Thomas Mulcair wants to abolish the Senate outright. Stephen Harper wants to kill it through neglect. Both men propose to ignore the Supreme Court's direction on how change -- or abolition -- should be accomplished. But, if either man pays any attention to polls, he may want to re-think his position. BJ Siekierski writes:
Across the political spectrum, Canadians trust their top court more than they do possibly any other Canadian institution, and certainly more than Parliament. And though they may not always agree with every decision, a majority think the Court has generally had a positive effect on the country as a whole as it protected their rights and freedoms.
The poll, which was done by Angus Reid, reveals that:
[m]ore than twice as many Canadians express ‘a great deal’ or ‘quite a lot’ of confidence in the Supreme Court as express such levels of confidence in Parliament (61 per cent versus 28 per cent,
“Confidence in politicians (12%) and political parties (13%) is even lower, but the institution in which Canadians have the least faith is the Senate. Just one-in-ten respondents (10%) have ‘a great deal’ or ‘quite a lot’ of confidence in the scandal-plagued Red Chamber.”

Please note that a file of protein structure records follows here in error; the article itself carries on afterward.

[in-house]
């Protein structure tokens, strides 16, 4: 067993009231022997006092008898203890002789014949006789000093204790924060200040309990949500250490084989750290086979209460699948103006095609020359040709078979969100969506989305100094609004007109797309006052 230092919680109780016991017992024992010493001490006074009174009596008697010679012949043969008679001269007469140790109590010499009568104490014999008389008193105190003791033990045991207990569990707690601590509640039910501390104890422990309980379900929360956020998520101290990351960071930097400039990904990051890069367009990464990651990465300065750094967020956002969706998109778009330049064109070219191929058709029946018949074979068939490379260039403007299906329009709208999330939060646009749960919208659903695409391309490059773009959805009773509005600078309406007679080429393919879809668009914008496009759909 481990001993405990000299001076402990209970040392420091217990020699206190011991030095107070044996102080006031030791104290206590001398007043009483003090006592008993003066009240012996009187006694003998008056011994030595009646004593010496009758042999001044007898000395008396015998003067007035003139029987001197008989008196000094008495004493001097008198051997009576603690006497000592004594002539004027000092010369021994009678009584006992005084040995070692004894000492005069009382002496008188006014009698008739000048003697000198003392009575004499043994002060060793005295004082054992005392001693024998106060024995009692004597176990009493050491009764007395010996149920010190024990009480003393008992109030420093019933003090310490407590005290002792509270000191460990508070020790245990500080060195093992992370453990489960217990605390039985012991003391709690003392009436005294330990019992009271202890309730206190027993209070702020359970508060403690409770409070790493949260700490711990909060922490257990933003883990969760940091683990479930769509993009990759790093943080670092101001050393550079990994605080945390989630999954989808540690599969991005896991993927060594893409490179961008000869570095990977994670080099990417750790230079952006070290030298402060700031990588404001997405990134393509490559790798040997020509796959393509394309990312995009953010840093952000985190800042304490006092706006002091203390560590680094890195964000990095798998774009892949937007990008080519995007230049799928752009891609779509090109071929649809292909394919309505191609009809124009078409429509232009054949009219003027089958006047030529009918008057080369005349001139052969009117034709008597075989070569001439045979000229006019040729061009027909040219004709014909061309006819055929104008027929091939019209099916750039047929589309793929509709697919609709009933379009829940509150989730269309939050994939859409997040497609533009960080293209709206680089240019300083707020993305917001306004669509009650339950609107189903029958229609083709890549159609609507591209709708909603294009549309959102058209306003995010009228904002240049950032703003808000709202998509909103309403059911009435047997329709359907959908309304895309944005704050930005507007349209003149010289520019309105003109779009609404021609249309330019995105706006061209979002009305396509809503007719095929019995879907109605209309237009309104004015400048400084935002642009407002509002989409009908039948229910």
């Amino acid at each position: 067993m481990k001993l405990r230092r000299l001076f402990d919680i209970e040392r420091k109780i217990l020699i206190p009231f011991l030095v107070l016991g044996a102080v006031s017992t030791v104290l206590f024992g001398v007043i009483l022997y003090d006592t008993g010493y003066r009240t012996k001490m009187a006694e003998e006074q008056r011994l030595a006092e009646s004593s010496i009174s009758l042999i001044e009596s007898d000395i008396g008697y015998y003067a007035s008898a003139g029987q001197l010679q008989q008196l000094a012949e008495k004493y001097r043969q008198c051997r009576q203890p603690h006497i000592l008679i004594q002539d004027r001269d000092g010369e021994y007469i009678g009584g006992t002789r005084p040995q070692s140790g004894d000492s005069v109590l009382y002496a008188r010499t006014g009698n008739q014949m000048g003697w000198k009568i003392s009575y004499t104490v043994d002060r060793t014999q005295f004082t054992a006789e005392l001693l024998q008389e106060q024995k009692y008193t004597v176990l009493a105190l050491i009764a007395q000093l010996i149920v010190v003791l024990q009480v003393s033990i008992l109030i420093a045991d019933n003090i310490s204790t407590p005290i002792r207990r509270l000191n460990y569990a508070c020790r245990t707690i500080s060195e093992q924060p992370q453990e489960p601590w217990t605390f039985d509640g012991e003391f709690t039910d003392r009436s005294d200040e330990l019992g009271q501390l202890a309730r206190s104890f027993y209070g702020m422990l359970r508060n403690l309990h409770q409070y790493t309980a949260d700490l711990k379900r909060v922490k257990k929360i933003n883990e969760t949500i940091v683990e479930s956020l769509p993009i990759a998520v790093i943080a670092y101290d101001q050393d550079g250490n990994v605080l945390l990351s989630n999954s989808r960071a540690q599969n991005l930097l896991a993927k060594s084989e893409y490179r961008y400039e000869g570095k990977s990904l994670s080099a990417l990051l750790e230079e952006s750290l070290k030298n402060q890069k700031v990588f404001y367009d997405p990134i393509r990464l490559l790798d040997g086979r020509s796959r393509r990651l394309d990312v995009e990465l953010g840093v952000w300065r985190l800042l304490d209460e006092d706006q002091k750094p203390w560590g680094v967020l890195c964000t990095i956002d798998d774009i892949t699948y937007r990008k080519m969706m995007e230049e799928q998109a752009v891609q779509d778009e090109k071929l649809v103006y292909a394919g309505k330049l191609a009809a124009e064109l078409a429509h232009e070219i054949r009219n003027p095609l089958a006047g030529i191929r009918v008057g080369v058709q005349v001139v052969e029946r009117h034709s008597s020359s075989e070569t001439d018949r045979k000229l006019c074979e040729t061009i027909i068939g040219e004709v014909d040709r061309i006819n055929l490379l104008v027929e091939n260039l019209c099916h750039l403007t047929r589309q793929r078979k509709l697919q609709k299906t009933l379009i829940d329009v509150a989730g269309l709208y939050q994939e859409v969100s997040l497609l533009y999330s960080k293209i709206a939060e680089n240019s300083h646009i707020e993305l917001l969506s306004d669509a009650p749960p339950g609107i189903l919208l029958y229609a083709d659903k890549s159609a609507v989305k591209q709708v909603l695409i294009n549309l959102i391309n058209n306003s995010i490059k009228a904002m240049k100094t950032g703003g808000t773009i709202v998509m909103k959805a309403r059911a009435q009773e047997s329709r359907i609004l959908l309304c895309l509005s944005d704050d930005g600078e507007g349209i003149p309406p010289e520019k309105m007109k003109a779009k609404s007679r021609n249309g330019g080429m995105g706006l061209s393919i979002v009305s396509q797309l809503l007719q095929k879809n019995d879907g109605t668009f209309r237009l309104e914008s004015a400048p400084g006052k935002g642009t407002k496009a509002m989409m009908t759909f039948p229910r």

Notwithstanding a level of confidence in the Senate that barely registers, however, 50 per cent of Canadians agreed with the change-inhibiting Supreme Court senate reference from April 2014, compared to only 20 per cent who disagreed. The remainder were unsure (10 per cent) or unaware of the ruling (20 per cent).
In the Court, it would seem, they have considerable trust.
Mr. Harper's contempt for the Court -- and Chief Justice Beverley McLachlin, in particular -- is well documented. As a lawyer, Mulcair should know that he tangles with the court at his own peril. Mr. Harper has been reminded everyday of late that his contempt for courts has serious consequences. What matters is how they interpret facts, not how he interprets them.
As much as Mr. Harper and Mr. Mulcair may be galled by the men and women in robes, we are still a nation of laws, not men.